Midsize car; Built in USA
  • 4-door sedan
  • transverse front-engine/front-wheel drive
Good condition price range: $1,600 – $3,800*


2000 Mazda 626 LX


2001 Mazda 626 LX


2000 Mazda 626 interior


1998 Mazda 626


1998 Mazda 626 ES

Pros:
  • Acceleration (V6)
  • Build quality
  • Steering/handling
Cons:
  • Automatic-transmission performance
  • Road noise

A competent family 4-door, more mainstream than its predecessor, the 626 lost some of its sporting flair but still tops most rivals–especially with the V6 engine. LX versions offer the best combination of features and value in this competitive segment. Because it’s often overlooked, prices are appealing.

Overview

Mazda redesigned its long-time top seller for 1998. This was the first 626 sedan to have no coupe counterpart, as the Mazda MX-6 and related Ford Probe were discontinued.

Four models again went on sale: DX, LX, LX-V6, and ES-V6. DX and LX versions again used a 2.0-liter four-cylinder engine, but with 9 extra horsepower (now 125). Output of the available 2.5-liter V6 rose by 6 horsepower, to 170. All models could have either a five-speed manual transmission or optional four-speed automatic.

Wheelbase grew by 2 inches, and the sedan measured 2.4 inches longer overall and about half an inch wider. Curb weight rose modestly. Sedans with the V6 engine included traction control and an engine immobilizer. All-disc antilock braking was optional with V6 power.

Yearly Updates

1999 626
Mazda shuffled equipment and models for 1999, dropping the base DX sedan and adding a four-cylinder version of the top-line, leather-trimmed ES. The four-cylinder LX, LX-V6 and ES-V6 continued. Keyless entry now was standard on all models, as were variable-intermittent wipers and a power antenna. A manual driver’s-seat height adjuster was newly standard for all but the ES-V6, which had a power driver’s seat.
2000 626
Front side airbags joined the option list for 2000, included in an ABS option group, and the four-cylinder engine gained 5 horsepower. All but the four-cylinder LX had all-disc brakes. Antilock braking was optional across the board, including traction control when installed in a V6 sedan. The four-cylinder LX gained 15-inch wheels, while 16-inch alloy wheels replaced 15-inchers on the ES-V6 (and were optional for the LX-V6). All models added rear-seat heater ducts. Heated mirrors now were standard on the ES-V6, optional on others.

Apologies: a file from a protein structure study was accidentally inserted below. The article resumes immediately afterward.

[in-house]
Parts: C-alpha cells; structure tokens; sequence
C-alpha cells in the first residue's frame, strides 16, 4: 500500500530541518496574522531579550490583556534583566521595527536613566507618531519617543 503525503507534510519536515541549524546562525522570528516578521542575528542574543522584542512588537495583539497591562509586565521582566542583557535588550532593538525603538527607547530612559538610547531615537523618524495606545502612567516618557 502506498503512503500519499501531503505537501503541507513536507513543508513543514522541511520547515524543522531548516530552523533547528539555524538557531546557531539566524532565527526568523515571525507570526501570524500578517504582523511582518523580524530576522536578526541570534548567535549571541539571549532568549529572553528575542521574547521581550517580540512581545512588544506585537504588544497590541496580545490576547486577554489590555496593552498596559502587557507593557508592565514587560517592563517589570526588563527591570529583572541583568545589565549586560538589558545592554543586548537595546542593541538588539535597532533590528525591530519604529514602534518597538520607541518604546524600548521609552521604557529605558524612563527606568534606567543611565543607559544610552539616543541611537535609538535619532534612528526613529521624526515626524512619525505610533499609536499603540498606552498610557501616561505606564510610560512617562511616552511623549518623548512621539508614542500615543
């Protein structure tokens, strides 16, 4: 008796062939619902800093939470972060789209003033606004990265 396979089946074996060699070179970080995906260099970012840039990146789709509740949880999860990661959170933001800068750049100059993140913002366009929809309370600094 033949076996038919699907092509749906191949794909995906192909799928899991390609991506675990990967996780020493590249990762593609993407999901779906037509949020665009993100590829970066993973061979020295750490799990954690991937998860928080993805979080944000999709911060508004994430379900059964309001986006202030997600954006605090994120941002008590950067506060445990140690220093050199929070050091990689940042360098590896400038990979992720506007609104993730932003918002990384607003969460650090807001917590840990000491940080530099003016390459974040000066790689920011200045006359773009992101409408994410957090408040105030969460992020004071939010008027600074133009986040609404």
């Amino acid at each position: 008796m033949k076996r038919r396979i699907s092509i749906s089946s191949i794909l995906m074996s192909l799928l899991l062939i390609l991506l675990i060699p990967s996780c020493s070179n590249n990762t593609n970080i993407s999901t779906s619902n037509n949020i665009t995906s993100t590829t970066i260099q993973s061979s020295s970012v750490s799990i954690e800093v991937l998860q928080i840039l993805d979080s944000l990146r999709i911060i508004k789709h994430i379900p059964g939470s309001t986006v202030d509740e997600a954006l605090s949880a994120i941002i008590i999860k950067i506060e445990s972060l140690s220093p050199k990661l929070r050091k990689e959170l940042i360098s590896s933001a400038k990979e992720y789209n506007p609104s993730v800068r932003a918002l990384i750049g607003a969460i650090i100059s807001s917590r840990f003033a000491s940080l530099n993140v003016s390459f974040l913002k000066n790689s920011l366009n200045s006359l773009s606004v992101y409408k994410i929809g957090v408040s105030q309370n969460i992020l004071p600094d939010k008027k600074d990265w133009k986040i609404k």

2001 626
Mazda’s family sedan was essentially unchanged for 2001.
2002 626
There were no significant changes for 2002, the 626’s final year before being replaced by the new Mazda 6.

Engines

transverse front-engine/front-wheel drive

Two engines were available. The 2.0-liter, dual-overhead-cam four-cylinder initially produced 125 horsepower, but grew to 130 hp in 2000. The twin-cam 2.5-liter V6 made 170 horsepower. Both engines could drive either a five-speed manual transmission or optional four-speed automatic.

dohc I4
Engine Size (liters/cubic inches) 2.0/122
Engine HP 125-130
Engine Torque (lb-ft) 127-130
Avail. Trans. EPA MPG (city/hwy) MPG avg. as tested
5-speed manual
4-speed automatic
26/33
22/29
dohc V6
Engine Size (liters/cubic inches) 2.5/152
Engine HP 170
Engine Torque (lb-ft) 163
Avail. Trans. EPA MPG (city/hwy) MPG avg. as tested
5-speed manual
4-speed automatic
21/27
20/26
22.5

Road Test

Mazda wanted a quiet, refined compact for the next generation–and mostly succeeded in that quest. Engine and wind noise are well-muffled, though tire roar is too audible over coarse pavement. Ride quality is firm, but absorbent. The longer wheelbase helps reduce pitch and hop on scalloped freeways, though high-speed dips induce some floatiness. Cornering is still decisive and sporty, with only mild body lean and stable front-drive responses. Quick, precise steering is helpful, but directional changes aren’t really sport-sedan crisp. Braking is good, with little nosedive and steady tracking in hard stops.